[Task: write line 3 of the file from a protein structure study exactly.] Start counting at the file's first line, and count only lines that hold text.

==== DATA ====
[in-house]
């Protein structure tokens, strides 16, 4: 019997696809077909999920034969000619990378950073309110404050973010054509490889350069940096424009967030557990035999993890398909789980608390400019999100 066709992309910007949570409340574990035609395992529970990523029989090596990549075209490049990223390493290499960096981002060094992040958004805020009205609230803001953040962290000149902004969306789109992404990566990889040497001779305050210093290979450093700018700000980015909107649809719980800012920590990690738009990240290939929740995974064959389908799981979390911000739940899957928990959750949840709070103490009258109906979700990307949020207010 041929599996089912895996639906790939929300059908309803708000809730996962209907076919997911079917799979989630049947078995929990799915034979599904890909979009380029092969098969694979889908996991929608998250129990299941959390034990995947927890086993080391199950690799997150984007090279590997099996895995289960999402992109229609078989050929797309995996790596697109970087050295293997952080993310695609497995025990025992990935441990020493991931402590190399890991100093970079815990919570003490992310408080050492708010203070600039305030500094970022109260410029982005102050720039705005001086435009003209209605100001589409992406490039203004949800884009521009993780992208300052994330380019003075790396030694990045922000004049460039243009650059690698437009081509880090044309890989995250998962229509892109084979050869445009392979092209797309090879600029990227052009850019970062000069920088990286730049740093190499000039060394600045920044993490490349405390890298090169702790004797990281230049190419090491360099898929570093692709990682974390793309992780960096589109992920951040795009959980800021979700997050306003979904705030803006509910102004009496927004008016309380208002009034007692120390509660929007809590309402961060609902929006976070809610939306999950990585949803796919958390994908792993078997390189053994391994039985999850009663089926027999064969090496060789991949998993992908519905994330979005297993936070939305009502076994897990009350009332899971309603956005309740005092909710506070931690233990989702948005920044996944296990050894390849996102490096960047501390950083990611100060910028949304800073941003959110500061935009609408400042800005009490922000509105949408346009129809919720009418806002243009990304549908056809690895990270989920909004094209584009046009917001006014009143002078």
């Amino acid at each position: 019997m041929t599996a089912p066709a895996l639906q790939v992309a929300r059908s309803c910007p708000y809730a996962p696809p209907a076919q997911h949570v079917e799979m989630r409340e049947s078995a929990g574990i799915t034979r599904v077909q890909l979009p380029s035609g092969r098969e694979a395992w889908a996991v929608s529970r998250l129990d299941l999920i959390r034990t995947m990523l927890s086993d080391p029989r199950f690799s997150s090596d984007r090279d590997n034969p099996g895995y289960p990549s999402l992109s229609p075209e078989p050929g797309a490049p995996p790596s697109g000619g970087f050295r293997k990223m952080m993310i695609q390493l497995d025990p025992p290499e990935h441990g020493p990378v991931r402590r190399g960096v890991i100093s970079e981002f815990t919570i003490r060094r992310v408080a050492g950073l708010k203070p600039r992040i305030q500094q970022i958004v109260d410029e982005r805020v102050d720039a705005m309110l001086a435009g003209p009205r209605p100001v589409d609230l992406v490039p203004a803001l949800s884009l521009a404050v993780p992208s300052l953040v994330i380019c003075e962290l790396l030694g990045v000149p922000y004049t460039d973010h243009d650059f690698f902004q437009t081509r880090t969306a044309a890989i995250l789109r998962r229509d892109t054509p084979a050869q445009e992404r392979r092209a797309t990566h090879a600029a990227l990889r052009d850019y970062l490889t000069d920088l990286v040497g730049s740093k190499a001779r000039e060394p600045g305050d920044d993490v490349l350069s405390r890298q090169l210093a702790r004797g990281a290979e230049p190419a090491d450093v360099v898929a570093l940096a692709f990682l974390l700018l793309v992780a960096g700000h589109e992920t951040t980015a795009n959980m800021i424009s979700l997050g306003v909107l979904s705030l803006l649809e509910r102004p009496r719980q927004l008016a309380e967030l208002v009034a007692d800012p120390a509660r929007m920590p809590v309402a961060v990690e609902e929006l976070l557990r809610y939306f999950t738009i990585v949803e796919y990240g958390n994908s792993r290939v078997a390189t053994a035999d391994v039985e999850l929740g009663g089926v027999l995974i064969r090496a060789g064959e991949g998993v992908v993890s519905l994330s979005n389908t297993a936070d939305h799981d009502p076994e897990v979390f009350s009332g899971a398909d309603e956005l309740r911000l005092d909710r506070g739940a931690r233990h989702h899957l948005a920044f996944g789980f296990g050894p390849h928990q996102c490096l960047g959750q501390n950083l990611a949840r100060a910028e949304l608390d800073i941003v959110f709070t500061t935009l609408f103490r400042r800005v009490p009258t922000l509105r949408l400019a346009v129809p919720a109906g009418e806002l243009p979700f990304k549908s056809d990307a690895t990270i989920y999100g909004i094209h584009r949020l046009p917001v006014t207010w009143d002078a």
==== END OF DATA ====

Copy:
């Amino acid at each position: 019997m041929t599996a089912p066709a895996l639906q790939v992309a929300r059908s309803c910007p708000y809730a996962p696809p209907a076919q997911h949570v079917e799979m989630r409340e049947s078995a929990g574990i799915t034979r599904v077909q890909l979009p380029s035609g092969r098969e694979a395992w889908a996991v929608s529970r998250l129990d299941l999920i959390r034990t995947m990523l927890s086993d080391p029989r199950f690799s997150s090596d984007r090279d590997n034969p099996g895995y289960p990549s999402l992109s229609p075209e078989p050929g797309a490049p995996p790596s697109g000619g970087f050295r293997k990223m952080m993310i695609q390493l497995d025990p025992p290499e990935h441990g020493p990378v991931r402590r190399g960096v890991i100093s970079e981002f815990t919570i003490r060094r992310v408080a050492g950073l708010k203070p600039r992040i305030q500094q970022i958004v109260d410029e982005r805020v102050d720039a705005m309110l001086a435009g003209p009205r209605p100001v589409d609230l992406v490039p203004a803001l949800s884009l521009a404050v993780p992208s300052l953040v994330i380019c003075e962290l790396l030694g990045v000149p922000y004049t460039d973010h243009d650059f690698f902004q437009t081509r880090t969306a044309a890989i995250l789109r998962r229509d892109t054509p084979a050869q445009e992404r392979r092209a797309t990566h090879a600029a990227l990889r052009d850019y970062l490889t000069d920088l990286v040497g730049s740093k190499a001779r000039e060394p600045g305050d920044d993490v490349l350069s405390r890298q090169l210093a702790r004797g990281a290979e230049p190419a090491d450093v360099v898929a570093l940096a692709f990682l974390l700018l793309v992780a960096g700000h589109e992920t951040t980015a795009n959980m800021i424009s979700l997050g306003v909107l979904s705030l803006l649809e509910r102004p009496r719980q927004l008016a309380e967030l208002v009034a007692d800012p120390a509660r929007m920590p809590v309402a961060v990690e609902e929006l976070l557990r809610y939306f999950t738009i990585v949803e796919y990240g958390n994908s792993r290939v078997a390189t053994a035999d391994v039985e999850l929740g009663g089926v027999l995974i064969r090496a060789g064959e991949g998993v992908v993890s519905l994330s979005n389908t297993a936070d939305h799981d009502p076994e897990v979390f009350s009332g899971a398909d309603e956005l309740r911000l005092d909710r506070g739940a931690r233990h989702h899957l948005a920044f996944g789980f296990g050894p390849h928990q996102c490096l960047g959750q501390n950083l990611a949840r100060a910028e949304l608390d800073i941003v959110f709070t500061t935009l609408f103490r400042r800005v009490p009258t922000l509105r949408l400019a346009v129809p919720a109906g009418e806002l243009p979700f990304k549908s056809d990307a690895t990270i989920y999100g909004i094209h584009r949020l046009p917001v006014t207010w009143d002078a």